Fresh Conifer Tea Infusion

By Riverdave Owen

Practical Herbal Pharmacy Class Project

Fall Term 2010

Pacific Rim College 

Victoria, British Columbia   


Photo of conifer leaves: 

top: sitka spurce

middle: grand fir, western hemlock, Douglas fir, western redcedar

bottom: pacific yew (toxic to humans - for visual comparison only)





     Making teas from the fresh leaves of local conifers is a practice as old as humanity.  In every part of the world, but especially in cool temperate and boreal climate zones, hot teas are a welcome and necessary part of warming, nourishing and protecting the body. Both leaves and inner bark are often used, but to avoid injury to the trees, I am using only easily harvested leaves.


     I have chosen five common conifer trees native to the coastal forests of southeastern Vancouver Island.  I have researched the nutritional and medicinal  use of these trees by first nations groups and other inhabitants of the island. The therapeutic actions claimed by these users cover virtually every ailment one could encounter, both acute and chronic.  


     If there is any convergence in the patterns of the use of these plants, it might be around their inclusion in teas as an internal antiseptic warmer and therefore as a seasonal tonic for winter and early spring cold and flu seasons.  Their abundant essential oils contain strong anti-microbial properties, probably having evolved as secondary compounds to deter wild herbivores. These trees also contain high amounts of vitamin C and have a pleasant, aromatic taste that transmits to the drinker the wild essence of the local conifer forests and the lands thereabout. 


     I have experimented with five species of local conifers in tea preparations in the past several months and find them to be warming, antiseptic and even stimulating. They are probably at their height of potency and freshness in the spring, although they can be used in any season. I have added a bit of local licorice fern root as sweetener, or when not available, I add honey.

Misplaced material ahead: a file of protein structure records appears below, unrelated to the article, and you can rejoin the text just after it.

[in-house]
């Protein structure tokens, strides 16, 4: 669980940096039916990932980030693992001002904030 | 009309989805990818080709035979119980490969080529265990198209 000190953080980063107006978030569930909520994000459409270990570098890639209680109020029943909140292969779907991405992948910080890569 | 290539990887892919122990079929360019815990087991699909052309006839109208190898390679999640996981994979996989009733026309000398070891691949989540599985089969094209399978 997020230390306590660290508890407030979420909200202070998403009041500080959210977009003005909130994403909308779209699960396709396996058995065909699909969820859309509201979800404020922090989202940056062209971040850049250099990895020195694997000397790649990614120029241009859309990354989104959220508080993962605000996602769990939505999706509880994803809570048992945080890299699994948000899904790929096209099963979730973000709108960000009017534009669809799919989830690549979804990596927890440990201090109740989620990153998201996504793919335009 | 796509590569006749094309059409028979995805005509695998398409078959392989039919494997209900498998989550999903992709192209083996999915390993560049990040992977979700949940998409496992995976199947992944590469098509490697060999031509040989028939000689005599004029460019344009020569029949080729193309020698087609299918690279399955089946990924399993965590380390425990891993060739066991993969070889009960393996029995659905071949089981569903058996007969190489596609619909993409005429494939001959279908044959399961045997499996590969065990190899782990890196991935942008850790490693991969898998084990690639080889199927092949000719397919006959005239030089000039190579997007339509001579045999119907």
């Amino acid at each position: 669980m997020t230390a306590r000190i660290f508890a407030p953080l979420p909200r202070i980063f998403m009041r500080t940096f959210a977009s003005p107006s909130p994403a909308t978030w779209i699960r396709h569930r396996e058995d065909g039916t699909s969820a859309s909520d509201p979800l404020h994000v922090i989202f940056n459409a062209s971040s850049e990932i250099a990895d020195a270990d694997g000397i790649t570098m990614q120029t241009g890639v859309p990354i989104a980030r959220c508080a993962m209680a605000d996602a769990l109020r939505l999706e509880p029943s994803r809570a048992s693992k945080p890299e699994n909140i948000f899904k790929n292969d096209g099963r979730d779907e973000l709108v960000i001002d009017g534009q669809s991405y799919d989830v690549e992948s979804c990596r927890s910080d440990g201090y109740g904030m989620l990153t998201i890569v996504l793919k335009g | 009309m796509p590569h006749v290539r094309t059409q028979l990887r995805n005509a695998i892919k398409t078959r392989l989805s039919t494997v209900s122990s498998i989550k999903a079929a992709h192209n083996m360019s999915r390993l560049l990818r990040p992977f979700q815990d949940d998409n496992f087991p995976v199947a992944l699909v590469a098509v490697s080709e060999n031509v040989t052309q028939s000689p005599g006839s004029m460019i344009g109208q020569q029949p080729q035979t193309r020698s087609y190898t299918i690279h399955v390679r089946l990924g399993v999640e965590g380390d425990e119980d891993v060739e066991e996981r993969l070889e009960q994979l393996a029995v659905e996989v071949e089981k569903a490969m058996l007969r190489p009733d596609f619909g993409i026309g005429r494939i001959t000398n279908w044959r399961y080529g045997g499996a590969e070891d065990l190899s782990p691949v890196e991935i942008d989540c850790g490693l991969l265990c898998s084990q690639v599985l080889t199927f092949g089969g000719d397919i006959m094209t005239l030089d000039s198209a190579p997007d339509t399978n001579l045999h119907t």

Pour one liter of hot (not boiling) water over a total of 30 grams (one ounce) of fresh leafy spray tips from the following trees - one 10 centimeter spray weighs approximately 6 grams: 


Douglas Fir - Pseudotsuga menziesii - 6 grams

Grand Fir - Abies grandis - 6 grams

Western Hemlock - Tsuga heterophylla - 6 -grams (sister tree to Tsuga canadensis, the Eastern Hemlock of Eastern America )

Western Redcedar - Thuja plicata - 6 grams (sister tree to Thuja occidentalis, the Arborvitae of Eastern America)

Sitka Spruce - Picea sitchensis - 6 grams 


If sweetener is desired, add 10 centimeters of ground licorice fern root (Polypodium glycyrrihiza) or a teaspoon of honey.  Steep for ten minutes. The leaves can be reused several times




     It is extremely important to be certain of the identity of the trees harvested.  The Pacific Yew tree (Taxus brevifolia) has needles that can easily be confused with the grand fir or western hemlock.  The needles of the Yew are toxic to humans, possibly with severe consequences.  I strongly encourage any new harvester to first learn to identify the Yew tree before harvesting the other conifers in this recipe. Bring along a mentor if your are not familiar with plant identification.


     Also, certain compounds in the western redcedar may prove toxic to humans if taken in large quantities.  I therefore encourage the harvester not to use more than 6 grams of Thuja (redcedar or arborvitae) per liter of tea.  As far as I can tell from my limited research, the other tree species mentioned above do not present toxicity issues when taken in modest amounts.  Decoctions of all these species may be helpful in targeting specific health issues, especially as an external wash or compress. But these decoctions require special attention to dosing and should be learned only  under the mentorship of someone experienced in their medicinal use.

Photo: licorice fern roots as sweetener, common in the Pacific Northwest